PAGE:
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BEYONCE (courtesy of Beyonce's twitter page)

So I wake up and hear all these morning news show anchors talking about how Beyonce stole the halftime show right out from under Coldplay during last night’s Super Bowl.

A New York Times‘ review is headlined “It’s Coldplay, Starring Beyonce, at Super Bowl Halftime Show.” USA Today says “Beyonce upstages Coldplay in Super Bowl halftime show.” Chicago Tribune says “Beyonce reduces Coldplay to appetizer.”

Ouch.

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But I’m lying here in bed recalling my thoughts while watching the halftime show, and it was more like: “Wow, that’s cool how the Coldplay guy — what’s his name? — you know, Gwyneth Paltrow’s ex-husband, the guy who allowed her to name their kid Apple — anyway, he’s running out on the field with all these other people and jumping around like crazy. Woah, he just leaped five feet in the air. He’s liable to tear a meniscus. And now they’re playing that monotonous but catchy song ‘Paradise.’ Why do I like this song? The lyrics are laughable. The stage looks great. I like how Coldplay covers their instruments with colorful paint. Even the violins are painted. The band rocks in a visual way. Holy crap. Here’s Bruno Mars and his posse and they’re stealing the show. Mars embodies Michael Jackson, minus the monkey and glove. The lighting and camera work are incredible. Patterns of light move across stage, and the camera operator is zooming in while Mars is dancing toward the camera and against the light patterns, giving his movements a surreal quality. Mars looks like he’s floating on air while bending his own bones. And now here comes Beyonce. She is ravishing as usual. Her vocals don’t seem very strong though. And her dance routine isn’t nearly as fluid or creative as what Mars did. Oh, now they’re dancing together. Looks like Beyonce is upping her game. She probably realizes she’s being upstaged by a Hawaiian elf. Man, these two own the stage. And now Chris Martin is back, sticking his head in between them. I’d forgotten he was still here. Beyonce and Mars are dressed to perfection in black leather. Martin is wearing jeans and a T-shirt and looking like a local frat boy singer-songwriter named Chad who opened for a national touring act and now wants to jump on stage with them after he’s drunk.”

Anyway, Mars stole the show, with Beyonce coming in second, and Coldplay doing an admirable job as well. I’d definitely put this halftime show in the Top 5.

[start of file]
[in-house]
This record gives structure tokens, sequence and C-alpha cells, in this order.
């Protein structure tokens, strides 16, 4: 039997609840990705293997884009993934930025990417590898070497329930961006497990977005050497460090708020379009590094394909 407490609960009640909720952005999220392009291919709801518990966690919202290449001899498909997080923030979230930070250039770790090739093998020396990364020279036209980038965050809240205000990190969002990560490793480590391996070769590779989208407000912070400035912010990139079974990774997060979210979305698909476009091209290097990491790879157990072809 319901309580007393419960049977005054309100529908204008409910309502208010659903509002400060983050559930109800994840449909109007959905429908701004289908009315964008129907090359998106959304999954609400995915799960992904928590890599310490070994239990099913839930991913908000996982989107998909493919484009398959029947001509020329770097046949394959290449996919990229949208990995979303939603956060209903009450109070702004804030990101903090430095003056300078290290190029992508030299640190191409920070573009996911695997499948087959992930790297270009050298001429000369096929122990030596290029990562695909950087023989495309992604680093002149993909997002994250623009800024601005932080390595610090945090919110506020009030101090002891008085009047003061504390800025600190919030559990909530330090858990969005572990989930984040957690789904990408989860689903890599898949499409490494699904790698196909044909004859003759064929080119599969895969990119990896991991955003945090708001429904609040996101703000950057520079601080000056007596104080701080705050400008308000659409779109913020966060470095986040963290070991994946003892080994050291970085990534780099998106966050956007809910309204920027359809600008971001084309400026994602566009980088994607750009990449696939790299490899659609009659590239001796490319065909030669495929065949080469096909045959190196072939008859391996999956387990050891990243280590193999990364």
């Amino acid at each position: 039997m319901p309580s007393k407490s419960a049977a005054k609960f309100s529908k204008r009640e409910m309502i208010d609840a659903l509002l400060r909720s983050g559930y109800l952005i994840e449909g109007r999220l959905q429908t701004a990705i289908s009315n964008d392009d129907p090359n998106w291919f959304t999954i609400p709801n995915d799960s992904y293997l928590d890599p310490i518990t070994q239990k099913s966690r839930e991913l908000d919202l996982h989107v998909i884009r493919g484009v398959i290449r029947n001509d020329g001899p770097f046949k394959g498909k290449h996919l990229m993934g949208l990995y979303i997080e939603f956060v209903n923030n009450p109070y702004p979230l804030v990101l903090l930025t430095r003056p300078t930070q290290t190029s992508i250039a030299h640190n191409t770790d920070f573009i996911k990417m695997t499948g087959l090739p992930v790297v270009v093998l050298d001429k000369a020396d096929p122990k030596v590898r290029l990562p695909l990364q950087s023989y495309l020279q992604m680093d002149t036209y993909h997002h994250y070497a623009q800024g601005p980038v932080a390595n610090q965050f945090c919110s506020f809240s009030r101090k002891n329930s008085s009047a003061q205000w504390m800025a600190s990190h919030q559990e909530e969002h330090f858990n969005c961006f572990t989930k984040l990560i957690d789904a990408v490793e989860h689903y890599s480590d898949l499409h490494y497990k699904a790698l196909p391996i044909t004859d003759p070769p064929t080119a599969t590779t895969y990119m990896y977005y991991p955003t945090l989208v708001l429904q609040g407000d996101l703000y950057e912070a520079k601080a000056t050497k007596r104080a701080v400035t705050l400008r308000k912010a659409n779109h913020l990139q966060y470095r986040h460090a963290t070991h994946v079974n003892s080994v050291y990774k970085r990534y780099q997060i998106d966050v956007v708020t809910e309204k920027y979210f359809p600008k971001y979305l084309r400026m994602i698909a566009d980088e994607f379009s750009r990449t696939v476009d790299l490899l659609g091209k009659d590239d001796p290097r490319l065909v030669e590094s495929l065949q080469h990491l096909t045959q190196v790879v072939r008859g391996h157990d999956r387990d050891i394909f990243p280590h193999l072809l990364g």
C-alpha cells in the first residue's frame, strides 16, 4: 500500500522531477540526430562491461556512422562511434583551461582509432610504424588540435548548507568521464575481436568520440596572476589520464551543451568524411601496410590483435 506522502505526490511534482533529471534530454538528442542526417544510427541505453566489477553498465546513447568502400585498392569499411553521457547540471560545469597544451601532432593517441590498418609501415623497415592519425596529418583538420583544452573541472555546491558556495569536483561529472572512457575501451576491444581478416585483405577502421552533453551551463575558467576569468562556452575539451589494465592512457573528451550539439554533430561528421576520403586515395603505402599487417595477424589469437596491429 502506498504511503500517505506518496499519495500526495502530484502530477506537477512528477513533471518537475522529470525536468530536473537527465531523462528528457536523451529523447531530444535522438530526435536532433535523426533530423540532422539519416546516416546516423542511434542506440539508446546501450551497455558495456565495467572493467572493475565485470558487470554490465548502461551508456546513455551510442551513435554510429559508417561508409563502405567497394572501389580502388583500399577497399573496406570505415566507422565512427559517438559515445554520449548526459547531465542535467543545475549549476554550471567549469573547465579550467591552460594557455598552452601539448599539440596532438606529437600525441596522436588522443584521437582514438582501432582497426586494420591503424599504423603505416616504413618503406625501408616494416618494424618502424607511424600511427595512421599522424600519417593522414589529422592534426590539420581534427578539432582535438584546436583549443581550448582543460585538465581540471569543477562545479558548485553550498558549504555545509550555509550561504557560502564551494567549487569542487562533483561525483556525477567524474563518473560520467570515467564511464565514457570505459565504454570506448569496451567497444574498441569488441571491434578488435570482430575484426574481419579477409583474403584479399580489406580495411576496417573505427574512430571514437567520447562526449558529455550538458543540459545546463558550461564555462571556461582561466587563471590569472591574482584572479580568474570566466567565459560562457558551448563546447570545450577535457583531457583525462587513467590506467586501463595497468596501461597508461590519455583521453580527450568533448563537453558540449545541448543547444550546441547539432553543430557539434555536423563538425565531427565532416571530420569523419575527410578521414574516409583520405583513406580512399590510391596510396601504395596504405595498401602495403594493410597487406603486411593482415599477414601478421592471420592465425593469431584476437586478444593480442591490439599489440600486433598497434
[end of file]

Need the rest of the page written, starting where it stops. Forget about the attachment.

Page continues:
As for the game, well, it was kind of eh, although it was nice to see Denver Broncos quarterback Peyton Manning get the trophy. He began this season looking like a crippled, arthritic, geezer wearing his grandson’s football gear and pretending to be a qb. He even got benched and humiliated. But he came back and won the biggest game in sports. If he doesn’t retire now, he simply doesn’t understand the concept of perfect timing.

Carolina Panthers qb Cam Newton didn’t fare so well. He smiled, danced, and charmed his way through his greatest season in the NFL, and then turned surly and petulant under his greatest spotlight. After a perfectly legal hit in the end zone, Newton lay prone on his back, kicking and punching the ground like a 2-year-old kid. Some might even call him a quitter. With a comeback victory still in reach, Newton shied away from contact rather than going after a loose ball. After after the game, he pouted in the press room and didn’t want to talk.

But Newton will learn from his Super Bowl experience. He could be the best qb in the NFL for the foreseeable future, barring injury, so it behooves him to play nice and set an example of maturity and sportsmanship.

Last night’s game was a bit of a borefest. Football can be pretty boring when you don’t care who wins. Once the Dallas Cowboys are out of the race, my interest wanes. I think I enjoyed hearing Lady Gaga slay the national anthem and seeing three talented musical acts put on a great halftime show than I did watching the Broncos and Panthers punt back and forth for three hours.

Go Cowboys!

1 COMMENT

  1. Actual verse to Coldplay’s “Paradise” —

    When she was just a girl she expected the world
    But it flew away from her reach and the bullets catch in her teeth
    Life goes on, it gets so heavy
    The wheel breaks the butterfly every tear a waterfall
    In the night the stormy night she’ll close her eyes
    In the night the stormy night away she’d fly

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